Women of Wine

Men may dominate the wine industry globally, but in Miami women have the nose for what the city wants to sip on.

17 min read
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There was a time, not long ago, when wine was something of an afterthought in Miami restaurants, the pleasures of sipping an esoteric grape varietal overshadowed by a dining culture that emphasized bottle service, tropical cocktails, and beachside beers. Flashforward to today, when the city’s restaurants boast increasingly sophisticated wine selections and residents are as well-versed in the joys of unfiltered orange blends as they are mai tais, and one wonders: What changed?

While women remain underrepresented in all aspects of the wine industry, in Miami they have found fertile soil to make a lasting impression. Here we highlight four female pioneers who have each created businesses built around their love of fermented grapes—and who, collectively, have worked to reshape the way the city thinks about, and consumes, wine. 

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Jacqueline Pirolo, Macchialina

You can’t have a conversation about Miami’s wine scene without talking about South Beach’s Macchialina and its beverage director, wine wizard Jacqueline Pirolo. Born in Italy and raised in Long Island, she began her career in visual effects production. But with older brothers who both ran restaurants, it wasn’t long before she entered the family business, and in 2016 Pirolo made her way to Miami to help her brother Mike open a second restaurant. 

Though the enterprise closed within a year, Pirolo knew that she had found a new home and passion. “I fell in love with the camaraderie that exists within the industry here,” says Pirolo.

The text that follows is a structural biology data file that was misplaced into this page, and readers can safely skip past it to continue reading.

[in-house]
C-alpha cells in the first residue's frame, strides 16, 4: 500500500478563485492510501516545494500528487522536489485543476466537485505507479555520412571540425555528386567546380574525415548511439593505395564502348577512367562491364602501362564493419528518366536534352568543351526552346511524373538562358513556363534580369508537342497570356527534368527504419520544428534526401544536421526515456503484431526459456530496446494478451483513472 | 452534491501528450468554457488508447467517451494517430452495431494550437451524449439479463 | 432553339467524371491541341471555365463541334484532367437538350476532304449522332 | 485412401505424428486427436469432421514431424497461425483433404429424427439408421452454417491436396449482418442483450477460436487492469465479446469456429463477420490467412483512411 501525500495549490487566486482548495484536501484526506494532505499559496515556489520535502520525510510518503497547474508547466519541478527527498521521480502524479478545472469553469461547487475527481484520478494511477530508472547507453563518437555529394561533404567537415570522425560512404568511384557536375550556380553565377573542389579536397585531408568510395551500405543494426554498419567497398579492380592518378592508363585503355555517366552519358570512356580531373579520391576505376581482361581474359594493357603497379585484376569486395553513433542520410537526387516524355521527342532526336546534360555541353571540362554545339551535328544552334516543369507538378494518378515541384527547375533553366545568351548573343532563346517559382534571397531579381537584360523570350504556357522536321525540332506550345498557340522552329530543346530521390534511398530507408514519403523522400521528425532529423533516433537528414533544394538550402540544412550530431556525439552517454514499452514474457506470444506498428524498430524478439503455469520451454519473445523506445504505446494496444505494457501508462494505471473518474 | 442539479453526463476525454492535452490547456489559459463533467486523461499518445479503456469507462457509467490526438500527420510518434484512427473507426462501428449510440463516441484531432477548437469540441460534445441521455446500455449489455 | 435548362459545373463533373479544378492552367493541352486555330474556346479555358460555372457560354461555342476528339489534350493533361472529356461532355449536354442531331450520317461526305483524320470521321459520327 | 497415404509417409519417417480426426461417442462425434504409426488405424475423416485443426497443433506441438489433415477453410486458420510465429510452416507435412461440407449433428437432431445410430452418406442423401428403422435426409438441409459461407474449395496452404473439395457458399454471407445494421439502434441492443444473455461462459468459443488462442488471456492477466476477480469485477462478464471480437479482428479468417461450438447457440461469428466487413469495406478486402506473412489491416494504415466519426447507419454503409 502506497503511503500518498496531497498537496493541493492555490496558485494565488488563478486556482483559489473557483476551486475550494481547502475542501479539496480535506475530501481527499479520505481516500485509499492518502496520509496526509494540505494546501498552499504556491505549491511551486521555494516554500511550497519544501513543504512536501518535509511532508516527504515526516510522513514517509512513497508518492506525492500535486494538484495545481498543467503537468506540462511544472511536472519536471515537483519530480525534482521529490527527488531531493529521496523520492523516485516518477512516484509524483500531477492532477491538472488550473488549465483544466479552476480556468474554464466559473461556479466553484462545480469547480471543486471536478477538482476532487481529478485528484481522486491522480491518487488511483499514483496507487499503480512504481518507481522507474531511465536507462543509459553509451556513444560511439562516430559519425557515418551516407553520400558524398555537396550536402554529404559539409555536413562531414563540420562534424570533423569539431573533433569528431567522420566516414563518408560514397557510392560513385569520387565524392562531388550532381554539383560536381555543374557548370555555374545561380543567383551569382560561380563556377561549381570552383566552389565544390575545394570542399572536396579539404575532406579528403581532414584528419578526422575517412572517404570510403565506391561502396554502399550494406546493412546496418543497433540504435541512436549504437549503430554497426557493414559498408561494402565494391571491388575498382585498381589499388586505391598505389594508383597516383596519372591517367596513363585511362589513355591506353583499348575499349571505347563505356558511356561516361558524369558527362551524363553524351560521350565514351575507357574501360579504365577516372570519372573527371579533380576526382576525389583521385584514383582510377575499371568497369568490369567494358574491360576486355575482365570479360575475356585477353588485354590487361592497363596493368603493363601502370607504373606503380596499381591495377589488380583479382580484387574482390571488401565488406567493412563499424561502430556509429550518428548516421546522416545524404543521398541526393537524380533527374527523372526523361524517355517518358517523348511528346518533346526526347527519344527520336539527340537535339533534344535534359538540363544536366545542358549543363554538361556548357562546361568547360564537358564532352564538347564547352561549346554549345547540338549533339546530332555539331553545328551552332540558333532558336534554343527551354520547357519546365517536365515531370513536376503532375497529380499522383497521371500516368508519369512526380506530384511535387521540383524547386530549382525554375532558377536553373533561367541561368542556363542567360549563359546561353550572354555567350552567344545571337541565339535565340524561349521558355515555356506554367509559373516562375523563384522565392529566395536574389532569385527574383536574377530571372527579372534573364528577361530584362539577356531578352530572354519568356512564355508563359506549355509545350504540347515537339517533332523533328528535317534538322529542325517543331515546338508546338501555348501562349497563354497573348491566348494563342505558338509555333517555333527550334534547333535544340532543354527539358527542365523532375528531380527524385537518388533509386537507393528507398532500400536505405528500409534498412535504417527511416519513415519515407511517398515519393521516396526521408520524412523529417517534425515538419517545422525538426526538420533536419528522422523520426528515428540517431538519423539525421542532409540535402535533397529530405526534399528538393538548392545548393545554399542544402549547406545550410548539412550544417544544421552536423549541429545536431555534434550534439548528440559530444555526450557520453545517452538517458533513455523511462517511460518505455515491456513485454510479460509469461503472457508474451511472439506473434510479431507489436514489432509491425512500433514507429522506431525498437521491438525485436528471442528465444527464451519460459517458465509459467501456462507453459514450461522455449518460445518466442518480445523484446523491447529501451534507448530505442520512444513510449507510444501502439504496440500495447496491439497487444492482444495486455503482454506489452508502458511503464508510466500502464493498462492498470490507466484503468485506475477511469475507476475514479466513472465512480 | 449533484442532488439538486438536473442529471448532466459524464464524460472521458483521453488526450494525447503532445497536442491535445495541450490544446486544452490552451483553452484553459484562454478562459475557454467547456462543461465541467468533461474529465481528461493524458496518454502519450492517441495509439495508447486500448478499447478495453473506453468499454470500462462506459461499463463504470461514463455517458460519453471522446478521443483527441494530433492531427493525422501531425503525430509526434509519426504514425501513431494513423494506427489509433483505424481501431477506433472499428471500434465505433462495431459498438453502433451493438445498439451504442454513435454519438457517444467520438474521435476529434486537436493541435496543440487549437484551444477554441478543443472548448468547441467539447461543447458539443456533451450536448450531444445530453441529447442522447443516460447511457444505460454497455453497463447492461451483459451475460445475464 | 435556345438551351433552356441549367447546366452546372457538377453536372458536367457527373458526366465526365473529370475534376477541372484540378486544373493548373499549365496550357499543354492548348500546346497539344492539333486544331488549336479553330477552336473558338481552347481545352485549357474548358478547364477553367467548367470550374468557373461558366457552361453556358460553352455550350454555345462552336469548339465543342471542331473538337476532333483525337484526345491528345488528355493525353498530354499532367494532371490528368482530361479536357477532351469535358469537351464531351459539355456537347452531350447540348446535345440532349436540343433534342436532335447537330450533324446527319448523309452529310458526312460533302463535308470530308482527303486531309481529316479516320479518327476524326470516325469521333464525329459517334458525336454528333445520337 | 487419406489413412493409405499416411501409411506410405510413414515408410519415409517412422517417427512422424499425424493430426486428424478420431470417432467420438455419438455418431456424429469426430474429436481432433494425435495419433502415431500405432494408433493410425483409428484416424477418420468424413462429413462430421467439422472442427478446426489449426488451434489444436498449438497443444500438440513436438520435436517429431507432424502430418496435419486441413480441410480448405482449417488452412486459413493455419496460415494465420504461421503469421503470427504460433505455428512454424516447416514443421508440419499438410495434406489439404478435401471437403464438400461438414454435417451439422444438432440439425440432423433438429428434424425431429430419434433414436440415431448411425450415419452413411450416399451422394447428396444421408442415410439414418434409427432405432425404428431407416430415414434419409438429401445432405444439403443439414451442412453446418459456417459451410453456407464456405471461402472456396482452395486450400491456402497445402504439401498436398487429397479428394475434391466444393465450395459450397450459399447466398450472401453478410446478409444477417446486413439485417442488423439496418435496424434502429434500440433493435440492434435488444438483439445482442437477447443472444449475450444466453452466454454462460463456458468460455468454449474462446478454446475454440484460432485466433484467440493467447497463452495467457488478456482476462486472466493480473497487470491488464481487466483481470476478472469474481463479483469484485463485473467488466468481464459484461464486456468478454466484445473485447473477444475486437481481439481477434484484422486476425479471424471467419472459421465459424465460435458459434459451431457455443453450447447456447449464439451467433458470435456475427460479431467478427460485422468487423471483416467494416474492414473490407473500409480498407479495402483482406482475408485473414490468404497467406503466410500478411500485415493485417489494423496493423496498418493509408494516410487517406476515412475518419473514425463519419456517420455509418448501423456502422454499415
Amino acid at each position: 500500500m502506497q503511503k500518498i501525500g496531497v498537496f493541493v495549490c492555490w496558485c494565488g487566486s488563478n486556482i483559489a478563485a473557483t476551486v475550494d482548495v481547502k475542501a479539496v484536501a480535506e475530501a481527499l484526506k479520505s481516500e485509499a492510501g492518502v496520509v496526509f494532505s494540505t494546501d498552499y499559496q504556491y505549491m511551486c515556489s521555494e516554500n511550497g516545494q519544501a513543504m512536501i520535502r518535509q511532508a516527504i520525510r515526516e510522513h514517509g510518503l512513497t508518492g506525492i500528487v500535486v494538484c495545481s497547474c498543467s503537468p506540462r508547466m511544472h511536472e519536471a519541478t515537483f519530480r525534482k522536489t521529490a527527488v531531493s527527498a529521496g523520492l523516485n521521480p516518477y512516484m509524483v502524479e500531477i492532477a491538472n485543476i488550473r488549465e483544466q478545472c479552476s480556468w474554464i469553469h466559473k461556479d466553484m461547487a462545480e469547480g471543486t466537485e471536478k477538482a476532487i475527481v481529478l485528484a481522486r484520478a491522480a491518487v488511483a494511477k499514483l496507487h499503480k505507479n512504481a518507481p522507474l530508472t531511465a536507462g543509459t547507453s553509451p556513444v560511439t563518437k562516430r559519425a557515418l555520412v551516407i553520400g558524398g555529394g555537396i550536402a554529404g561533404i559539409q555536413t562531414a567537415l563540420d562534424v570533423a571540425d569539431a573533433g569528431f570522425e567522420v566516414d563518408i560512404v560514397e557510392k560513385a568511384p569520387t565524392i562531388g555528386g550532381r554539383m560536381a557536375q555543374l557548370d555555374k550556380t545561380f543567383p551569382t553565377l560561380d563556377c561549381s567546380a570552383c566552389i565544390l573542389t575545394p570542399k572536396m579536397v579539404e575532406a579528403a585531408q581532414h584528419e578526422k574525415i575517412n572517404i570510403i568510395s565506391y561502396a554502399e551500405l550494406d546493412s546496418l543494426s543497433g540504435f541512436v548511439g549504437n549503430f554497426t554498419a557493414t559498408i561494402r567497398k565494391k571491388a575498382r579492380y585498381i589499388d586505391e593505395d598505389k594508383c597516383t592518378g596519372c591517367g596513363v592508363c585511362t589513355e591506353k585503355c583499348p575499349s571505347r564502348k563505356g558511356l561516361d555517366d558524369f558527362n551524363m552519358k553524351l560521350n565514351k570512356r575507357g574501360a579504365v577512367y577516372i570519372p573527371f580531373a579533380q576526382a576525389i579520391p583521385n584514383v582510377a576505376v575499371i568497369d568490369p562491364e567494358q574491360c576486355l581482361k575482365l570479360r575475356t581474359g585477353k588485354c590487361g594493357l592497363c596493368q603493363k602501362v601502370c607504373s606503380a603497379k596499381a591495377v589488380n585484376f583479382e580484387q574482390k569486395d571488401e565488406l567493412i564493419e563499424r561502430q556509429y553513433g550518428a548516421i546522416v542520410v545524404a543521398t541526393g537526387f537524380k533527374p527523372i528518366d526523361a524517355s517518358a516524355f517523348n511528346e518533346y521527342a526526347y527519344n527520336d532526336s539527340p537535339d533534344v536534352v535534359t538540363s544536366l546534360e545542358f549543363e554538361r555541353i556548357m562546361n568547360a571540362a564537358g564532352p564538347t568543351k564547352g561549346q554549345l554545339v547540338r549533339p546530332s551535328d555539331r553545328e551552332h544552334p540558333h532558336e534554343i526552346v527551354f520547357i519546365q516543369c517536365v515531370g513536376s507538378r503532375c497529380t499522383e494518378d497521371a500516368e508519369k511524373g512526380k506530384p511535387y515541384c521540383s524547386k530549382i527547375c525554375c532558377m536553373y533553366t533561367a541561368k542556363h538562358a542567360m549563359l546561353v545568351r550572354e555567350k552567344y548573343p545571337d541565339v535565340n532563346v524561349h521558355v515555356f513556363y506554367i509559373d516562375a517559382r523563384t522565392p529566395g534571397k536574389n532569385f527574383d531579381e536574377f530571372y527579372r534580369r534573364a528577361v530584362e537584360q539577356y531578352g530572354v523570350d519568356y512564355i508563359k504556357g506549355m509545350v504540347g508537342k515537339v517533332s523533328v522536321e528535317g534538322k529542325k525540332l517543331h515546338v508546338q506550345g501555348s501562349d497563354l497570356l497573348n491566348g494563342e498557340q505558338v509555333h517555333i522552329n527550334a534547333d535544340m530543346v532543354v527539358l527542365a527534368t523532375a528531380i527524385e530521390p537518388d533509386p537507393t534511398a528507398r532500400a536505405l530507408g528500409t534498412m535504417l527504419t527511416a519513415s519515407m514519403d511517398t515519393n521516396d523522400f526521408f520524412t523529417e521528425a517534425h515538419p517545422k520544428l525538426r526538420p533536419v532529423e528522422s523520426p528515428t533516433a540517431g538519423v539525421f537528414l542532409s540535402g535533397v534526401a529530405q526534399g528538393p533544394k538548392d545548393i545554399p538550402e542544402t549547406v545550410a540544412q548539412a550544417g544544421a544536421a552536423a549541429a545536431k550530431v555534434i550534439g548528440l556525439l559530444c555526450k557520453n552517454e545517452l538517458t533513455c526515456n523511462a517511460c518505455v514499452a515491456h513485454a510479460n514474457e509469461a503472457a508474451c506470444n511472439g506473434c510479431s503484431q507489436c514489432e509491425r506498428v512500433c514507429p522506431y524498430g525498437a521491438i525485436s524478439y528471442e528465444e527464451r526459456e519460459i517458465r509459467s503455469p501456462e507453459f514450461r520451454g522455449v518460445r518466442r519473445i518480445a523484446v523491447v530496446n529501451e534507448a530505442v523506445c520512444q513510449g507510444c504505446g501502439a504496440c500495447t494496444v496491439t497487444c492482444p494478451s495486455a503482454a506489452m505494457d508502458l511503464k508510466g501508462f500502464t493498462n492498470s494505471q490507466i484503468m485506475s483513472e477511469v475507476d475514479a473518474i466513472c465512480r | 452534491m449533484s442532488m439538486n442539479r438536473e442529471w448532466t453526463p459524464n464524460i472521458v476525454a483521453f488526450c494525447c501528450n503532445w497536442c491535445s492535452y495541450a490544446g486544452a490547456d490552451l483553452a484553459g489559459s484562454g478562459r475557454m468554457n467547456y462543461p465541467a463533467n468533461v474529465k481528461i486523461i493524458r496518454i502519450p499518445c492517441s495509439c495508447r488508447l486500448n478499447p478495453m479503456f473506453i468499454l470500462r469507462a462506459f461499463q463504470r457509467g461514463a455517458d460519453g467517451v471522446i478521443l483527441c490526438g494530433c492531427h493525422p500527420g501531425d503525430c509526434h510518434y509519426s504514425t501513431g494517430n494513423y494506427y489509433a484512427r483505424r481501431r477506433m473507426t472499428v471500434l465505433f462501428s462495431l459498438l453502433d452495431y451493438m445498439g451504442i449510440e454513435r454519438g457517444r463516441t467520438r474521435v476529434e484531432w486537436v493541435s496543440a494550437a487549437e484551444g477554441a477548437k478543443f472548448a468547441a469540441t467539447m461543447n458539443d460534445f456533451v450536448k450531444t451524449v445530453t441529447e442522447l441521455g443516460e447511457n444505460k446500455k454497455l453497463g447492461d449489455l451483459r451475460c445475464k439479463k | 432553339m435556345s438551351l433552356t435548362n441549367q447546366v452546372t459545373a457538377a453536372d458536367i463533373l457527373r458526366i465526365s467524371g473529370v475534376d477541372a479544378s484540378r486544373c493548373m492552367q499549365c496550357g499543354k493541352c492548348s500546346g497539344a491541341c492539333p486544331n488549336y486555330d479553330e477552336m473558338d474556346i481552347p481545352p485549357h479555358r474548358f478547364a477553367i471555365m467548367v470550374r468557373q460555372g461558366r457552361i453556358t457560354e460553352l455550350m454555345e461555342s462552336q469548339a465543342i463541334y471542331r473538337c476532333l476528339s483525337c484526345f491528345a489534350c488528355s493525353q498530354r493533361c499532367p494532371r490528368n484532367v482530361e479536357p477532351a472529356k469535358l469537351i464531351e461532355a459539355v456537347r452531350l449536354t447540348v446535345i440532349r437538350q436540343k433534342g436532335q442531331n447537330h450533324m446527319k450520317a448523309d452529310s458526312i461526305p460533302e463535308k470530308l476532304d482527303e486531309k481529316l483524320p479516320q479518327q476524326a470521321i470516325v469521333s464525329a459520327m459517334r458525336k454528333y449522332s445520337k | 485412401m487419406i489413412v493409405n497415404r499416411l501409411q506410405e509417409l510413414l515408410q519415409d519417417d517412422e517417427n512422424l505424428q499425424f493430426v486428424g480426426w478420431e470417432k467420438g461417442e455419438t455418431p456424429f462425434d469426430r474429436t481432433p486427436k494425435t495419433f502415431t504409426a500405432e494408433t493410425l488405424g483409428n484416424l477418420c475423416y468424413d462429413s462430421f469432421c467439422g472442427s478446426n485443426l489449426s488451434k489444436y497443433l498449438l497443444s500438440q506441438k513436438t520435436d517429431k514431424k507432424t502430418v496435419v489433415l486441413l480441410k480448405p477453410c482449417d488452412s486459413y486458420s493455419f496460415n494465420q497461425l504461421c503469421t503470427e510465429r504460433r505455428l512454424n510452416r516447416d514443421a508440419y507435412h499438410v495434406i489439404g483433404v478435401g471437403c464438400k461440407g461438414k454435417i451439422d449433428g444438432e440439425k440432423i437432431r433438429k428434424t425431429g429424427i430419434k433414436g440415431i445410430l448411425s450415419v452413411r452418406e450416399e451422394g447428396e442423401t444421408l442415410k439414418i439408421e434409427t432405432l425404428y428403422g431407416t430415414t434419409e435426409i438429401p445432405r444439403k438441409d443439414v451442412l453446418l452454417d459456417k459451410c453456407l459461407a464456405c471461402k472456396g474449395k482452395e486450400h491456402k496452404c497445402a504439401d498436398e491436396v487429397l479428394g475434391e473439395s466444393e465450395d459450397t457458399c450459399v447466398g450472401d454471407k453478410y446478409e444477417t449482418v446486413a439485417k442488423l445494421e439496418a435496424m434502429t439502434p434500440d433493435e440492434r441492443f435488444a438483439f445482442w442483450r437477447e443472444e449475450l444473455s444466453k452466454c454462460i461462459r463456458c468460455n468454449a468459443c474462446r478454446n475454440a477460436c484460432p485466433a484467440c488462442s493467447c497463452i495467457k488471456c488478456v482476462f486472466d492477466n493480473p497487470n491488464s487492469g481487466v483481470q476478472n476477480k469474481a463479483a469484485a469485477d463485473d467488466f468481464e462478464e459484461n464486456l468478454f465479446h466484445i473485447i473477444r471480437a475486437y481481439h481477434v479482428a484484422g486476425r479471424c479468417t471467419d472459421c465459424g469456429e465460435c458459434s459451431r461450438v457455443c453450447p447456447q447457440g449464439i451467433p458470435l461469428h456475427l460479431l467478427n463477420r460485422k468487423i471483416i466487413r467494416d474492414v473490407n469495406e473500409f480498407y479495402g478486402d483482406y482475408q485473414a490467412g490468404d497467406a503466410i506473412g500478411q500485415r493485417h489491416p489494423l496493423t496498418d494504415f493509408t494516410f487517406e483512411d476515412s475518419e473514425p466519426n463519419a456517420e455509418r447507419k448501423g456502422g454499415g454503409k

“It really is about building each other up and supporting one another in a very genuine way. It didn’t matter that, at that time, Miami wasn’t being offered the same allocations and options we are today—we were still excited about what one another were doing with what we could find.”

Working at Macchialina since 2016, Pirolo curates a wine list exclusively composed of Italian wines, including lesser-known varietals like Ansonica and Monica. With a mission to educate and expand the palates of her guests, Pirolo chats through the wine list, guiding diners to wines that may not be on their radar, and has created a half bottle menu to further encourage low-commitment exploration. In order to ensure the staff is continuously learning, she also started internal Wine of the Week meetings, where each staff member picks a wine off the list to share with the group, allowing for the chance to ask questions and get to know the various bottles. 

“I noticed that certain servers had their go-to wines they would sell, almost becoming a bit of an inside joke,” explains Pirolo. “Truthfully, the idea of a server only selling the same three to four wines terrified me, since I wanted an ever-changing list that offered items most people have never heard of.”

During the pandemic, the cozy indoor restaurant transformed itself into a bottle shop as a way to work through inventory and keep the lights on. An instant hit that evolved into a wine club—with Pirolo often delivering bottles to subscribers on South Beach via her scooter—today Macchialina’s Wine Collective is an oenological cornerstone of the city and a revenue stream for the restaurant. In addition to giving subscribers the option of two, four, or six bottles per month, they get a snack from the chef and first dibs on restaurant reservations.

“Miami’s beverage scene has evolved so much,” says Pirolo, though she recognizes that not deviating too much from the core is still a key to doing business. “This is a party city and it will never not be all about bottle service. But at Macchialina we call them magnums and always make sure to have a few on hand.” 

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Karina Iglesias, Niu Wine and Niu Kitchen 

Back in 2014, when Karina Iglesias and her partner, Deme Lomas, opened Niu Kitchen in the heart of Downtown Miami, there were few places in the city serving the sort of off-piste natural wines she specializes in. “I’ve been in Miami for over 20 years, but I’ve never been to a pool party where people are drinking mojitos,” says Inglesias, explaining that she was motivated in part to create a space that ran counter to the city’s global reputation. “In the beginning I wasn’t intentionally focusing on natural wines. I just wanted to work with small producers and people that were like me—small businesses that struggled a bit. I wanted to highlight not only the people producing the wine, but also the importers and the distributors.”